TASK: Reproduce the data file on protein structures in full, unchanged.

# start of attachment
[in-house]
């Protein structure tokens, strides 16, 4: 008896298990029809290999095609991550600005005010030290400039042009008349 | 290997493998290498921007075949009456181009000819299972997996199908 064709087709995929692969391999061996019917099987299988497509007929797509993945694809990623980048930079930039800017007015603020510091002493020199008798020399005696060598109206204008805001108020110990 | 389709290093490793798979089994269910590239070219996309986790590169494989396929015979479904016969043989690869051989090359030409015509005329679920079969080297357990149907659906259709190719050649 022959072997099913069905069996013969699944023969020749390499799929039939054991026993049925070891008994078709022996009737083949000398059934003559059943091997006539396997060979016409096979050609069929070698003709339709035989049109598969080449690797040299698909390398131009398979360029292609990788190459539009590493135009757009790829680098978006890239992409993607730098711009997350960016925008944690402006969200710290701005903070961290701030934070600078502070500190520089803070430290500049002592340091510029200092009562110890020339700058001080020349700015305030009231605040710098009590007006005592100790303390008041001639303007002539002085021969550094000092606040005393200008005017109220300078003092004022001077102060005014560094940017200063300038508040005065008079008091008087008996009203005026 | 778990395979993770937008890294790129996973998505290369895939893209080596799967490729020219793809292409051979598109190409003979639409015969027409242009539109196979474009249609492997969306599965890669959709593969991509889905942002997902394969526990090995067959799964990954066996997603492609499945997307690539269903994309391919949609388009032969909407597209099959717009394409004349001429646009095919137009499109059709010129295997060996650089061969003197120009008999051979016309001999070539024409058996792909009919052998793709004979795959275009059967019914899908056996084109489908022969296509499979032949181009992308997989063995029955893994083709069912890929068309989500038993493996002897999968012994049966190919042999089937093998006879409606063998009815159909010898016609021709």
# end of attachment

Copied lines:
[in-house]
């Protein structure tokens, strides 16, 4: 008896298990029809290999095609991550600005005010030290400039042009008349 | 290997493998290498921007075949009456181009000819299972997996199908 064709087709995929692969391999061996019917099987299988497509007929797509993945694809990623980048930079930039800017007015603020510091002493020199008798020399005696060598109206204008805001108020110990 | 389709290093490793798979089994269910590239070219996309986790590169494989396929015979479904016969043989690869051989090359030409015509005329679920079969080297357990149907659906259709190719050649 022959072997099913069905069996013969699944023969020749390499799929039939054991026993049925070891008994078709022996009737083949000398059934003559059943091997006539396997060979016409096979050609069929070698003709339709035989049109598969080449690797040299698909390398131009398979360029292609990788190459539009590493135009757009790829680098978006890239992409993607730098711009997350960016925008944690402006969200710290701005903070961290701030934070600078502070500190520089803070430290500049002592340091510029200092009562110890020339700058001080020349700015305030009231605040710098009590007006005592100790303390008041001639303007002539002085021969550094000092606040005393200008005017109220300078003092004022001077102060005014560094940017200063300038508040005065008079008091008087008996009203005026 | 778990395979993770937008890294790129996973998505290369895939893209080596799967490729020219793809292409051979598109190409003979639409015969027409242009539109196979474009249609492997969306599965890669959709593969991509889905942002997902394969526990090995067959799964990954066996997603492609499945997307690539269903994309391919949609388009032969909407597209099959717009394409004349001429646009095919137009499109059709010129295997060996650089061969003197120009008999051979016309001999070539024409058996792909009919052998793709004979795959275009059967019914899908056996084109489908022969296509499979032949181009992308997989063995029955893994083709069912890929068309989500038993493996002897999968012994049966190919042999089937093998006879409606063998009815159909010898016609021709």